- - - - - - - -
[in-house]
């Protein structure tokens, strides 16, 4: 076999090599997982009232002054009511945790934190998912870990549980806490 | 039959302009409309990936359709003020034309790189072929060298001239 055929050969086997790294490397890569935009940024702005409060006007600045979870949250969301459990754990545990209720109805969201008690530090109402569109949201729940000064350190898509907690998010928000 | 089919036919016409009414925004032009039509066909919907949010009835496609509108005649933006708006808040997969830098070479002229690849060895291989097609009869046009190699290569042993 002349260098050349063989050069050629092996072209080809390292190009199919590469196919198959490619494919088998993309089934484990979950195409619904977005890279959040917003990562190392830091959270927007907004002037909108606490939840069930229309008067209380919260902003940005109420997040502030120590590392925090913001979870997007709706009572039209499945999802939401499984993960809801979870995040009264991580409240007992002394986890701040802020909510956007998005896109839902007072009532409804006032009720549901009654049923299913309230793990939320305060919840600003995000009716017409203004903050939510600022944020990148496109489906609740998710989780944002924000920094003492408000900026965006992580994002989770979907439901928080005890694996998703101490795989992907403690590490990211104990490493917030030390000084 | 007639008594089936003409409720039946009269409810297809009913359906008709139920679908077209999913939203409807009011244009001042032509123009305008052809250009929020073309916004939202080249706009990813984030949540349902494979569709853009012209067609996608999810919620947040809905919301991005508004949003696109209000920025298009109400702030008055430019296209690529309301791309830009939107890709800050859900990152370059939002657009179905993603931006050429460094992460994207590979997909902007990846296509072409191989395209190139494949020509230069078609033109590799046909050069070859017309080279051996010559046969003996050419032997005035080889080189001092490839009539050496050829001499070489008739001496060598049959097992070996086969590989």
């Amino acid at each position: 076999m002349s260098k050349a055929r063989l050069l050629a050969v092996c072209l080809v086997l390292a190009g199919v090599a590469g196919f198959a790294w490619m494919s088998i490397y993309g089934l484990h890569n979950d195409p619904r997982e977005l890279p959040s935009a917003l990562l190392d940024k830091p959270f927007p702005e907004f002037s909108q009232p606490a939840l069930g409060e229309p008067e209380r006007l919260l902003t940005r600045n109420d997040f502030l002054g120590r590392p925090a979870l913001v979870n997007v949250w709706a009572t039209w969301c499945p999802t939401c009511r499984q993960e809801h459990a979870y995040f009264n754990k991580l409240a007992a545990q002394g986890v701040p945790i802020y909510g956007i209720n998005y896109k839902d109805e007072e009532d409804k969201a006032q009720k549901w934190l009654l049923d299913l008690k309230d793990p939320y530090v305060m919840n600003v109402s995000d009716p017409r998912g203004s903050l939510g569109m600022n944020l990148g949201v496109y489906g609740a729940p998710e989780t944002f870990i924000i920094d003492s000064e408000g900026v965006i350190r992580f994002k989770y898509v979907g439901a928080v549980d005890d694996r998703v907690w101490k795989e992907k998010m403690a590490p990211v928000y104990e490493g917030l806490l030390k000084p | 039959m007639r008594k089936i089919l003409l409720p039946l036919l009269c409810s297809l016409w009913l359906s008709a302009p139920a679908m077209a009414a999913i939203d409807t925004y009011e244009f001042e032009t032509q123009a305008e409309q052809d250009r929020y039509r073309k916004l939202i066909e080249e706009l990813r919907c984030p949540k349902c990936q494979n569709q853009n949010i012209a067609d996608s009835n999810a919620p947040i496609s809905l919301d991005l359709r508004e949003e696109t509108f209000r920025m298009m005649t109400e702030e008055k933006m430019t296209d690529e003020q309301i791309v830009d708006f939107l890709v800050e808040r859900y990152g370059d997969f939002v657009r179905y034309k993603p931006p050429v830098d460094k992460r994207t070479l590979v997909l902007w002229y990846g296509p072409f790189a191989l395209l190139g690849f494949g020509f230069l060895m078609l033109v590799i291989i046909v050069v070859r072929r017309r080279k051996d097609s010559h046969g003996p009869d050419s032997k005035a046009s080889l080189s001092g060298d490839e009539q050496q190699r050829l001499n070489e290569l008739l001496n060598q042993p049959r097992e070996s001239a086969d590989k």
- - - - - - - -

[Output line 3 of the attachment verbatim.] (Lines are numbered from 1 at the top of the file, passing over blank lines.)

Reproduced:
């Amino acid at each position: 076999m002349s260098k050349a055929r063989l050069l050629a050969v092996c072209l080809v086997l390292a190009g199919v090599a590469g196919f198959a790294w490619m494919s088998i490397y993309g089934l484990h890569n979950d195409p619904r997982e977005l890279p959040s935009a917003l990562l190392d940024k830091p959270f927007p702005e907004f002037s909108q009232p606490a939840l069930g409060e229309p008067e209380r006007l919260l902003t940005r600045n109420d997040f502030l002054g120590r590392p925090a979870l913001v979870n997007v949250w709706a009572t039209w969301c499945p999802t939401c009511r499984q993960e809801h459990a979870y995040f009264n754990k991580l409240a007992a545990q002394g986890v701040p945790i802020y909510g956007i209720n998005y896109k839902d109805e007072e009532d409804k969201a006032q009720k549901w934190l009654l049923d299913l008690k309230d793990p939320y530090v305060m919840n600003v109402s995000d009716p017409r998912g203004s903050l939510g569109m600022n944020l990148g949201v496109y489906g609740a729940p998710e989780t944002f870990i924000i920094d003492s000064e408000g900026v965006i350190r992580f994002k989770y898509v979907g439901a928080v549980d005890d694996r998703v907690w101490k795989e992907k998010m403690a590490p990211v928000y104990e490493g917030l806490l030390k000084p | 039959m007639r008594k089936i089919l003409l409720p039946l036919l009269c409810s297809l016409w009913l359906s008709a302009p139920a679908m077209a009414a999913i939203d409807t925004y009011e244009f001042e032009t032509q123009a305008e409309q052809d250009r929020y039509r073309k916004l939202i066909e080249e706009l990813r919907c984030p949540k349902c990936q494979n569709q853009n949010i012209a067609d996608s009835n999810a919620p947040i496609s809905l919301d991005l359709r508004e949003e696109t509108f209000r920025m298009m005649t109400e702030e008055k933006m430019t296209d690529e003020q309301i791309v830009d708006f939107l890709v800050e808040r859900y990152g370059d997969f939002v657009r179905y034309k993603p931006p050429v830098d460094k992460r994207t070479l590979v997909l902007w002229y990846g296509p072409f790189a191989l395209l190139g690849f494949g020509f230069l060895m078609l033109v590799i291989i046909v050069v070859r072929r017309r080279k051996d097609s010559h046969g003996p009869d050419s032997k005035a046009s080889l080189s001092g060298d490839e009539q050496q190699r050829l001499n070489e290569l008739l001496n060598q042993p049959r097992e070996s001239a086969d590989k």